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And Some People Just Don’t Measure Up

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Average Everygirl #18: Special encounters the Love Triangle | Panel 1: Special Galpal, in the middle of the frame, faces the Hot Guy, who bashfully says, "Special, I love you. You're the Elizabeth to my Darcy, the Sophia to my Tom, the Catherine to my Heathcliff." | Panel 2: Totally Everyguy walks in on Special's other side, saying, "Special, I love you. You're the Ginny to my Harry, the Katniss to my Peeta, the Hazel to my Augustus." | Panel 3: The two boys declare, "You must choose between us, Special! NOW!" Special looks immensely pleased, but behind her, the pink background is shifting into blue | Panel 4, with a solid blue background, shows Special sitting up in bed, with a window and the night sky visible beyond. The narrator says, "Just kidding! Special's a side character. She'll never have a love triangle." Special, scowling, says, "Rats."

Poor Special. Quirky side characters only find love with other quirky side characters. A triangle is out of the question.

(Unless it’s really quirky, I mean.)

Side characters fulfilling their purpose

Often when MarySue appears in a story, another phenomenon occurs: side characters that exist only to validate or compliment her existence. Their motivations are flat, their desires are unimportant, and if they have a relationship, it’s quite possibly for comic purposes alone. These side characters give MarySue someone to talk to, someone to make her look good, someone to highlight how awesome she is without ever stealing the limelight.

They are, in essence, cardboard cutouts. Decorations. Props.

They parrot dialogue that allows MarySue to show her wit. They make rash decisions that allow her to demonstrate wisdom. MarySue is the center of the universe. Everything else must point to her and her amazincredifabulosity.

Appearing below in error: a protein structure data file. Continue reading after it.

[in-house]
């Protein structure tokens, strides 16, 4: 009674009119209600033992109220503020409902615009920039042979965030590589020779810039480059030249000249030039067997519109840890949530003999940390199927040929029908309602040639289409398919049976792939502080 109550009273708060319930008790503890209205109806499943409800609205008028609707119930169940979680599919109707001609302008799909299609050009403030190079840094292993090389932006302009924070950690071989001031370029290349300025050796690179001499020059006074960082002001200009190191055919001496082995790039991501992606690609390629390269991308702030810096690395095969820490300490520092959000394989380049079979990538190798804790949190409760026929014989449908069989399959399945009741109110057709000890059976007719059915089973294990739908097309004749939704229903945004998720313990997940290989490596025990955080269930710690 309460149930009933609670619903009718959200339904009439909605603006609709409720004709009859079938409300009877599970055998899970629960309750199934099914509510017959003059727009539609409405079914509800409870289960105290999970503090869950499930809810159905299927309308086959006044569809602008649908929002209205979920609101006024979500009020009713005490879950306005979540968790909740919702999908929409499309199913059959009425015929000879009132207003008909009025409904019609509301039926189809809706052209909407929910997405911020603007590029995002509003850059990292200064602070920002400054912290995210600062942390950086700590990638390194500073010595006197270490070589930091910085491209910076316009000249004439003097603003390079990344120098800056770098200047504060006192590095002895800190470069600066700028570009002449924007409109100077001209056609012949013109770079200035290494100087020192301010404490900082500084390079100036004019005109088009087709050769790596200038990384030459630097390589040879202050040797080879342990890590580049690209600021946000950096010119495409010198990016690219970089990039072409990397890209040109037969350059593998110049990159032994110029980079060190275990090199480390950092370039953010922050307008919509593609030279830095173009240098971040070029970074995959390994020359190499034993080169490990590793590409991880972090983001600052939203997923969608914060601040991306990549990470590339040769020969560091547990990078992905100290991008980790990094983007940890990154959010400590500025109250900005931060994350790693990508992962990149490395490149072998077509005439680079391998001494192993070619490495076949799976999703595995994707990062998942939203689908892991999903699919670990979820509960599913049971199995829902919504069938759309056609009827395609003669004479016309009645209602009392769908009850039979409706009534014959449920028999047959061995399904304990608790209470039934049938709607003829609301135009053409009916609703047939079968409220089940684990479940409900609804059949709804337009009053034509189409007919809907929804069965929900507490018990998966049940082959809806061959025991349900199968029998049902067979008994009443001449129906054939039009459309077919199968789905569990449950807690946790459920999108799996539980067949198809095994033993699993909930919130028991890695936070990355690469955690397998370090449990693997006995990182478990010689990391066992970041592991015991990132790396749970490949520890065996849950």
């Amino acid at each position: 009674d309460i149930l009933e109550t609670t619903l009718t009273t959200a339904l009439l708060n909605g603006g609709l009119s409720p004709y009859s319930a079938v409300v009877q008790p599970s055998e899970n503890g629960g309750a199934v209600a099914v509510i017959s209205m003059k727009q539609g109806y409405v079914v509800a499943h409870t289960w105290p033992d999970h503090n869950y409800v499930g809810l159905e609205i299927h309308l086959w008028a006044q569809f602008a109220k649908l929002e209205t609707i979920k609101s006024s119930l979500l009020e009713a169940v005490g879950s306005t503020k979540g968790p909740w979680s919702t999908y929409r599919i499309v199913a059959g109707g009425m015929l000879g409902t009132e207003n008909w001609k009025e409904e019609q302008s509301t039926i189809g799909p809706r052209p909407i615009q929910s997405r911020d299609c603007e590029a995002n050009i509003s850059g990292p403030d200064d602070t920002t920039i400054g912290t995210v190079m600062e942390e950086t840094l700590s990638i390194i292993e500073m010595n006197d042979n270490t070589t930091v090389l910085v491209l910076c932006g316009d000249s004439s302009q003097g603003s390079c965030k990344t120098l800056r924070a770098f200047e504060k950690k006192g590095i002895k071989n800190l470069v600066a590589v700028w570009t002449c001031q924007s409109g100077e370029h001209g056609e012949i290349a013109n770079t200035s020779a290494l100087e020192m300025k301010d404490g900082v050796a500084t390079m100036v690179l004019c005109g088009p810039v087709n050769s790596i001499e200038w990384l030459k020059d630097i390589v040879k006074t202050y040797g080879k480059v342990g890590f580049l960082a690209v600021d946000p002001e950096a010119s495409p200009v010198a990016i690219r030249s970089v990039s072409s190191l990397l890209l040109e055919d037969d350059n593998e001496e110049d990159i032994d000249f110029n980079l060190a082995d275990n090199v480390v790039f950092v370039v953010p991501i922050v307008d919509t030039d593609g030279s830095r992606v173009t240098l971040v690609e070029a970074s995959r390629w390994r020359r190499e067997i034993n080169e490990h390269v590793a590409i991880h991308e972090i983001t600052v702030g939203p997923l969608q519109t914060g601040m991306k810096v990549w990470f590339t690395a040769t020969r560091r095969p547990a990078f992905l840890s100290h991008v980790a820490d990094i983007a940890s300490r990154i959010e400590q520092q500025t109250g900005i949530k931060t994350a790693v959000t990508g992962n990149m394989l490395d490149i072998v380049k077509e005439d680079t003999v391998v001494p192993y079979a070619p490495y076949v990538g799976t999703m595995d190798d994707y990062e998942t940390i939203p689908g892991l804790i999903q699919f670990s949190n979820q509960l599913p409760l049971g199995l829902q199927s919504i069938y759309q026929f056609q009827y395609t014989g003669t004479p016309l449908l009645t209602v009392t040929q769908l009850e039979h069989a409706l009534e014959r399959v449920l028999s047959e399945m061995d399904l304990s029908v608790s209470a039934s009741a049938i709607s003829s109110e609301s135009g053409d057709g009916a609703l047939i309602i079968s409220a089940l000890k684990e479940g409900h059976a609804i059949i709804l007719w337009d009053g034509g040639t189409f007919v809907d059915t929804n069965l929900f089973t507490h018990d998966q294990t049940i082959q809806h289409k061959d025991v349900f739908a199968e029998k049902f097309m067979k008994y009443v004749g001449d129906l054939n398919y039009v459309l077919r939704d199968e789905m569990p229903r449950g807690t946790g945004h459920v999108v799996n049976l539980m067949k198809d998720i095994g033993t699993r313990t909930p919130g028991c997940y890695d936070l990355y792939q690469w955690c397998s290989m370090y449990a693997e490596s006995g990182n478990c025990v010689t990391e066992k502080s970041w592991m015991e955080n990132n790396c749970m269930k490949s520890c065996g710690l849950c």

And it’s a colossal waste.

Side characters can have their own hopes, dreams, motivations, impulses, personalities, etc. without ruining a story. I would posit that they need all of these for a story to really, truly shine. The world is made up of individuals, all possessing a unique perspective on life. We’re all the main character in our own story. Literary worlds should reflect that diversity of thought.

Some authors who do this particularly well:

  • Diana Wynne Jones: While I love Howl’s Moving Castle, I think House of Many Ways might be my favorite of her books. The main characters from Howl’s appear as side characters in House, to hysterical ends. (I’m sorry. There is no keeping a straight face during Twinkle’s scenes. It’s just not possible, unless you have no soul.) Even so, they don’t outshine House‘s Charmain in the least. Rather, they all work together nicely to create a sense of a broad and varied world where many interesting people live.
  • Elizabeth Peters: Some authors create a new, alternate world for every book they write. Peters’s characters apparently all live together in one grand universe. The Vicky Bliss series in particular ties together multiple literary threads: Sir John Smythe has his first jaunt in a non-series book (as the villain, no less), the crime syndicate from Books #3 and 5 operates beyond the scope of the series, and even Amelia Peabody, from a completely different series and era, gets a nod.
  • Agatha Christie: Keep an eye on her side characters. They’re doubtless up to something. Bundle Brent, a side from The Secret of Chimneys, gets her romp as the main in The Seven Dials Mystery; Superintendent Battle from both of those shows up in the Poirot mystery, Cards on the Table. And even though Poirot and Miss Marple never cross paths, they do exist in the same universe.

Rounding out the flatness

I’m not saying that characters from one book must appear in another. I’m also not advocating an over-development of side characters to create an entire cast of MarySues. For me, a good side character is one with enough substance to have his or her own story as a main character, even if that story is never written. What makes characters real is not just reading about them in the small frame of the story, but knowing that there is more to their life than is contained within that story’s scope—and not because external events even receive mention, but because the characters behave in such a way that I can imagine them in situations beyond what the author gives me.

It’s one of the reasons I dislike the term “window character.” While yes, side characters are great for allowing the reader to witness a main character’s true self, they can do this while still having their own personalities, while being more than a transparent pane of glass. They have to exist beyond their interactions with the main character. Otherwise they’re just little yes-men.

And if that’s the case, they might as well be made from cardboard. Really.

4 thoughts on “And Some People Just Don’t Measure Up”

  1. And that is why one should never name a child “Special”. It just sets one up for obscurity.
    Thanks for the nod to the family favorite, Elizabeth Peters. Should every other topic fail to bring us together, we’ll always have chocolate cake and E.P.

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